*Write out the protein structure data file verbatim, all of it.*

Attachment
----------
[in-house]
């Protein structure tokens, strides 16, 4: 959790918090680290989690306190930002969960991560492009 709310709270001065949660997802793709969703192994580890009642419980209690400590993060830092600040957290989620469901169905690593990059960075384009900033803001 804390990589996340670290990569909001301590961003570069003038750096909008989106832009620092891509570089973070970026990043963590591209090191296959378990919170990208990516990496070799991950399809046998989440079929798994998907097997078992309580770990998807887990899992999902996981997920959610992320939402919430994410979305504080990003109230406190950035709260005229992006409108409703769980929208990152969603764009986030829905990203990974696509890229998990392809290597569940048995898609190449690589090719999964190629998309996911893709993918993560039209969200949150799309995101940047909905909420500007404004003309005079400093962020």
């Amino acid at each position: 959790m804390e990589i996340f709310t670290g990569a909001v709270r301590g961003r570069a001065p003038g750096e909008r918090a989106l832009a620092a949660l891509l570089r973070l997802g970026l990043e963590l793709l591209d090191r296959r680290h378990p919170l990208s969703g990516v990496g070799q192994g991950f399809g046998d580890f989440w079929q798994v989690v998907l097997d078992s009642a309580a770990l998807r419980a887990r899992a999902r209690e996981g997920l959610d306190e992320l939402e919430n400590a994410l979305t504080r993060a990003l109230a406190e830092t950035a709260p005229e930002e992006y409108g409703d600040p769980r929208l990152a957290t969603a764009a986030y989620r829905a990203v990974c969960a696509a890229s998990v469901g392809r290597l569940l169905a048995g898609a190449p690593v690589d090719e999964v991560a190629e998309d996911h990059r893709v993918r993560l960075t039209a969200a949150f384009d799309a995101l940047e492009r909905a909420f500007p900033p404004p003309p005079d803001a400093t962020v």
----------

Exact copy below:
[in-house]
């Protein structure tokens, strides 16, 4: 959790918090680290989690306190930002969960991560492009 709310709270001065949660997802793709969703192994580890009642419980209690400590993060830092600040957290989620469901169905690593990059960075384009900033803001 804390990589996340670290990569909001301590961003570069003038750096909008989106832009620092891509570089973070970026990043963590591209090191296959378990919170990208990516990496070799991950399809046998989440079929798994998907097997078992309580770990998807887990899992999902996981997920959610992320939402919430994410979305504080990003109230406190950035709260005229992006409108409703769980929208990152969603764009986030829905990203990974696509890229998990392809290597569940048995898609190449690589090719999964190629998309996911893709993918993560039209969200949150799309995101940047909905909420500007404004003309005079400093962020």
């Amino acid at each position: 959790m804390e990589i996340f709310t670290g990569a909001v709270r301590g961003r570069a001065p003038g750096e909008r918090a989106l832009a620092a949660l891509l570089r973070l997802g970026l990043e963590l793709l591209d090191r296959r680290h378990p919170l990208s969703g990516v990496g070799q192994g991950f399809g046998d580890f989440w079929q798994v989690v998907l097997d078992s009642a309580a770990l998807r419980a887990r899992a999902r209690e996981g997920l959610d306190e992320l939402e919430n400590a994410l979305t504080r993060a990003l109230a406190e830092t950035a709260p005229e930002e992006y409108g409703d600040p769980r929208l990152a957290t969603a764009a986030y989620r829905a990203v990974c969960a696509a890229s998990v469901g392809r290597l569940l169905a048995g898609a190449p690593v690589d090719e999964v991560a190629e998309d996911h990059r893709v993918r993560l960075t039209a969200a949150f384009d799309a995101l940047e492009r909905a909420f500007p900033p404004p003309p005079d803001a400093t962020v």